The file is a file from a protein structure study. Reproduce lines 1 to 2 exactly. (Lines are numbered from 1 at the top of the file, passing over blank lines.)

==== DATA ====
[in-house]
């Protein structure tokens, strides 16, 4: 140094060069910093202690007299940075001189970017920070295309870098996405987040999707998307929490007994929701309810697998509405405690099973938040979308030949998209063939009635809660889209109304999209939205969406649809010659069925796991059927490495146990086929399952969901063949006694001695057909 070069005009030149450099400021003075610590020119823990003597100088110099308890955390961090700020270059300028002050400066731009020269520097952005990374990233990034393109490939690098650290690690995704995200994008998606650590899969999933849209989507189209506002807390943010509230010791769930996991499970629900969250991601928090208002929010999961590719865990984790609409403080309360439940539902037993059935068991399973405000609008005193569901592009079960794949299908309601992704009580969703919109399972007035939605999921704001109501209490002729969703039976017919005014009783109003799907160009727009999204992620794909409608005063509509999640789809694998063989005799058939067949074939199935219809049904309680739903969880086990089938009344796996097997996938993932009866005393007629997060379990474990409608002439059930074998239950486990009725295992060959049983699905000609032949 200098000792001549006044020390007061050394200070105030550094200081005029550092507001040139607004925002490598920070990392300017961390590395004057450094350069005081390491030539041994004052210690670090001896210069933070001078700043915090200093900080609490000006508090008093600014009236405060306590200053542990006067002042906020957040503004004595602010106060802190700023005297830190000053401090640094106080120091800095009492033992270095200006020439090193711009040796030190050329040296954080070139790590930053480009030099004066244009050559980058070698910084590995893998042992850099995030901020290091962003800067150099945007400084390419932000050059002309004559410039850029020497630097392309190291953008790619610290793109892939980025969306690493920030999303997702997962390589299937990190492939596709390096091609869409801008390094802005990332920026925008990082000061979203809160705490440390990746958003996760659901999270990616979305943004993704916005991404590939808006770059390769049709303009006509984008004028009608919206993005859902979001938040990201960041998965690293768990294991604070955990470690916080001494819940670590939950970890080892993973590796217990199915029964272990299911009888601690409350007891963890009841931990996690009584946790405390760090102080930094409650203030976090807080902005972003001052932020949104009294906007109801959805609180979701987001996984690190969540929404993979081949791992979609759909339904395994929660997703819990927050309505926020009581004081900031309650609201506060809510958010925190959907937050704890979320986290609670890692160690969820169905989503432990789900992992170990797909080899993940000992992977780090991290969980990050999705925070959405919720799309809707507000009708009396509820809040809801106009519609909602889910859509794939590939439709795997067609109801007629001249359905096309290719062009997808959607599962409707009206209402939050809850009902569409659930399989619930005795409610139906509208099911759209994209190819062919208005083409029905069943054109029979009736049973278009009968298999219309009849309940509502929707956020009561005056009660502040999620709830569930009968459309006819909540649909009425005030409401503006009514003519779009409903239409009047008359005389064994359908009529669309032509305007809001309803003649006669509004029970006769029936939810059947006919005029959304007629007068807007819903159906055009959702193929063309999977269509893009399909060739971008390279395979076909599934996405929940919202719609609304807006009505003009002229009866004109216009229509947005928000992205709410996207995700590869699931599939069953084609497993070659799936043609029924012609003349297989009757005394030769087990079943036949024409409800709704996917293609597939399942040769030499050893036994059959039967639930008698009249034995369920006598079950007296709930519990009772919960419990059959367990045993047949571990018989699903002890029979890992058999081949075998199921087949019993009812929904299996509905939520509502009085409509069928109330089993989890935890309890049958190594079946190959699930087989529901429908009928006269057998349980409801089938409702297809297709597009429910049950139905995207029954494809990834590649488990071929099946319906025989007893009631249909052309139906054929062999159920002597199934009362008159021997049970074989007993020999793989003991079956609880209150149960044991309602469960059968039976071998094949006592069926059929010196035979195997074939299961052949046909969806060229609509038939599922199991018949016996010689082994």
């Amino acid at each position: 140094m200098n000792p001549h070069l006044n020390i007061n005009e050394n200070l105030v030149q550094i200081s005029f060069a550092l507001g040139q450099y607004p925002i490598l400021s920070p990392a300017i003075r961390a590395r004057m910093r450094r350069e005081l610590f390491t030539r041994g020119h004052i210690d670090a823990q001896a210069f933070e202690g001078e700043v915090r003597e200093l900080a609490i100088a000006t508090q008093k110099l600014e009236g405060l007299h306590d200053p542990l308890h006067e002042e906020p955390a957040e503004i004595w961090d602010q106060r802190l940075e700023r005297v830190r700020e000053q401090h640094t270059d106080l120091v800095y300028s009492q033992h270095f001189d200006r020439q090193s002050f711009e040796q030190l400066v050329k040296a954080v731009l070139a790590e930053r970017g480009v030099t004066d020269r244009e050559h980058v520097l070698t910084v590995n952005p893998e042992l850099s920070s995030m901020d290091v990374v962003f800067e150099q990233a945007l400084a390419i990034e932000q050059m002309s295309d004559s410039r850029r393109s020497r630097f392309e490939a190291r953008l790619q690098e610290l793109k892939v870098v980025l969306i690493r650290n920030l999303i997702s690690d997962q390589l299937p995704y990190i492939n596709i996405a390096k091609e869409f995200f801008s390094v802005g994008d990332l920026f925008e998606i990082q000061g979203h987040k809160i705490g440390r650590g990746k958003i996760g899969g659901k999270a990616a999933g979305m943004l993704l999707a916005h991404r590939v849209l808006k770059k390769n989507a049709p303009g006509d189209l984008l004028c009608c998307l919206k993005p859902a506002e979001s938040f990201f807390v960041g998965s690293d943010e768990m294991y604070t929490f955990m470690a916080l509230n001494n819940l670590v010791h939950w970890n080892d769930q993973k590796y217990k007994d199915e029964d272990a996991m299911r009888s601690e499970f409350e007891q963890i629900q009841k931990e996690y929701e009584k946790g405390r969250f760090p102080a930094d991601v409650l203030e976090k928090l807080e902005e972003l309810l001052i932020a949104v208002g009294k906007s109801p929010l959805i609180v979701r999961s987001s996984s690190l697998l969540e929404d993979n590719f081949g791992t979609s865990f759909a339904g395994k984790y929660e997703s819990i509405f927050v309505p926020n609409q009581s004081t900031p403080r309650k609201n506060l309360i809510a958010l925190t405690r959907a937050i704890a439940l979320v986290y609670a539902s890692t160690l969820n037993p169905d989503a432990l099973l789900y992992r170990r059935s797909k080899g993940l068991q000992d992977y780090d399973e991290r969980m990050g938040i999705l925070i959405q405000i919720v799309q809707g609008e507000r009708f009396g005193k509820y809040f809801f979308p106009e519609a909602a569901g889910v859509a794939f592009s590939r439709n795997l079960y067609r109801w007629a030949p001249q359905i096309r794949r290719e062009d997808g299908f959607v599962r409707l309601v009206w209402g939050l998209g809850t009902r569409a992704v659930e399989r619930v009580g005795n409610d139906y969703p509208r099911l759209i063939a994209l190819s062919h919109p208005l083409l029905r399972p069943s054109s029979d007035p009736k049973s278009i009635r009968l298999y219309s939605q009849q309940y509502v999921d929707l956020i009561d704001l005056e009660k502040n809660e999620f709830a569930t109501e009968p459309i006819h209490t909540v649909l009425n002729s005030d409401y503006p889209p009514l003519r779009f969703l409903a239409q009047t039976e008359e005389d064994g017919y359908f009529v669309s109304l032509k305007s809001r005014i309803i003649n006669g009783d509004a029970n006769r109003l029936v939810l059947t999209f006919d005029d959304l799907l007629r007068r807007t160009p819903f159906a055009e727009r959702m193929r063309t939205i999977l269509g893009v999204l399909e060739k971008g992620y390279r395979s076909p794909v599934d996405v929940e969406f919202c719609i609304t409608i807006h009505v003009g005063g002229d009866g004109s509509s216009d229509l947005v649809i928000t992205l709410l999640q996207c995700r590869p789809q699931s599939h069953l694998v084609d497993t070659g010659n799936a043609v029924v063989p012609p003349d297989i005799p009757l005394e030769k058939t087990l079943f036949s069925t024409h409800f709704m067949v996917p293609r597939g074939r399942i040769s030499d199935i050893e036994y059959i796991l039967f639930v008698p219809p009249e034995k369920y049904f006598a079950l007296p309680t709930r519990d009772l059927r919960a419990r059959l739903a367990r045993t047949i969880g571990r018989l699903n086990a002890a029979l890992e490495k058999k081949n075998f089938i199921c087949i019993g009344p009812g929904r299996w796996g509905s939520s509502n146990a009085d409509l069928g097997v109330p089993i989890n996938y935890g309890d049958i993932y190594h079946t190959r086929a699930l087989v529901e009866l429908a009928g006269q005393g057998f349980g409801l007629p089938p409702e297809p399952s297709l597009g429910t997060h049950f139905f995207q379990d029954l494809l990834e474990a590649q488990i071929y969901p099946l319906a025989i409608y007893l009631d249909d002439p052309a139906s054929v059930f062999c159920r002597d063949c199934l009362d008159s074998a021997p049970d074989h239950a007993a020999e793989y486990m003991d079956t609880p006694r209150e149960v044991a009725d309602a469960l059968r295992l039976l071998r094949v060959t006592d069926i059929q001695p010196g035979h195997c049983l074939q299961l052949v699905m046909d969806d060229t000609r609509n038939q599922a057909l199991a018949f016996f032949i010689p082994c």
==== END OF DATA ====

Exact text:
[in-house]
């Protein structure tokens, strides 16, 4: 140094060069910093202690007299940075001189970017920070295309870098996405987040999707998307929490007994929701309810697998509405405690099973938040979308030949998209063939009635809660889209109304999209939205969406649809010659069925796991059927490495146990086929399952969901063949006694001695057909 070069005009030149450099400021003075610590020119823990003597100088110099308890955390961090700020270059300028002050400066731009020269520097952005990374990233990034393109490939690098650290690690995704995200994008998606650590899969999933849209989507189209506002807390943010509230010791769930996991499970629900969250991601928090208002929010999961590719865990984790609409403080309360439940539902037993059935068991399973405000609008005193569901592009079960794949299908309601992704009580969703919109399972007035939605999921704001109501209490002729969703039976017919005014009783109003799907160009727009999204992620794909409608005063509509999640789809694998063989005799058939067949074939199935219809049904309680739903969880086990089938009344796996097997996938993932009866005393007629997060379990474990409608002439059930074998239950486990009725295992060959049983699905000609032949 200098000792001549006044020390007061050394200070105030550094200081005029550092507001040139607004925002490598920070990392300017961390590395004057450094350069005081390491030539041994004052210690670090001896210069933070001078700043915090200093900080609490000006508090008093600014009236405060306590200053542990006067002042906020957040503004004595602010106060802190700023005297830190000053401090640094106080120091800095009492033992270095200006020439090193711009040796030190050329040296954080070139790590930053480009030099004066244009050559980058070698910084590995893998042992850099995030901020290091962003800067150099945007400084390419932000050059002309004559410039850029020497630097392309190291953008790619610290793109892939980025969306690493920030999303997702997962390589299937990190492939596709390096091609869409801008390094802005990332920026925008990082000061979203809160705490440390990746958003996760659901999270990616979305943004993704916005991404590939808006770059390769049709303009006509984008004028009608919206993005859902979001938040990201960041998965690293768990294991604070955990470690916080001494819940670590939950970890080892993973590796217990199915029964272990299911009888601690409350007891963890009841931990996690009584946790405390760090102080930094409650203030976090807080902005972003001052932020949104009294906007109801959805609180979701987001996984690190969540929404993979081949791992979609759909339904395994929660997703819990927050309505926020009581004081900031309650609201506060809510958010925190959907937050704890979320986290609670890692160690969820169905989503432990789900992992170990797909080899993940000992992977780090991290969980990050999705925070959405919720799309809707507000009708009396509820809040809801106009519609909602889910859509794939590939439709795997067609109801007629001249359905096309290719062009997808959607599962409707009206209402939050809850009902569409659930399989619930005795409610139906509208099911759209994209190819062919208005083409029905069943054109029979009736049973278009009968298999219309009849309940509502929707956020009561005056009660502040999620709830569930009968459309006819909540649909009425005030409401503006009514003519779009409903239409009047008359005389064994359908009529669309032509305007809001309803003649006669509004029970006769029936939810059947006919005029959304007629007068807007819903159906055009959702193929063309999977269509893009399909060739971008390279395979076909599934996405929940919202719609609304807006009505003009002229009866004109216009229509947005928000992205709410996207995700590869699931599939069953084609497993070659799936043609029924012609003349297989009757005394030769087990079943036949024409409800709704996917293609597939399942040769030499050893036994059959039967639930008698009249034995369920006598079950007296709930519990009772919960419990059959367990045993047949571990018989699903002890029979890992058999081949075998199921087949019993009812929904299996509905939520509502009085409509069928109330089993989890935890309890049958190594079946190959699930087989529901429908009928006269057998349980409801089938409702297809297709597009429910049950139905995207029954494809990834590649488990071929099946319906025989007893009631249909052309139906054929062999159920002597199934009362008159021997049970074989007993020999793989003991079956609880209150149960044991309602469960059968039976071998094949006592069926059929010196035979195997074939299961052949046909969806060229609509038939599922199991018949016996010689082994």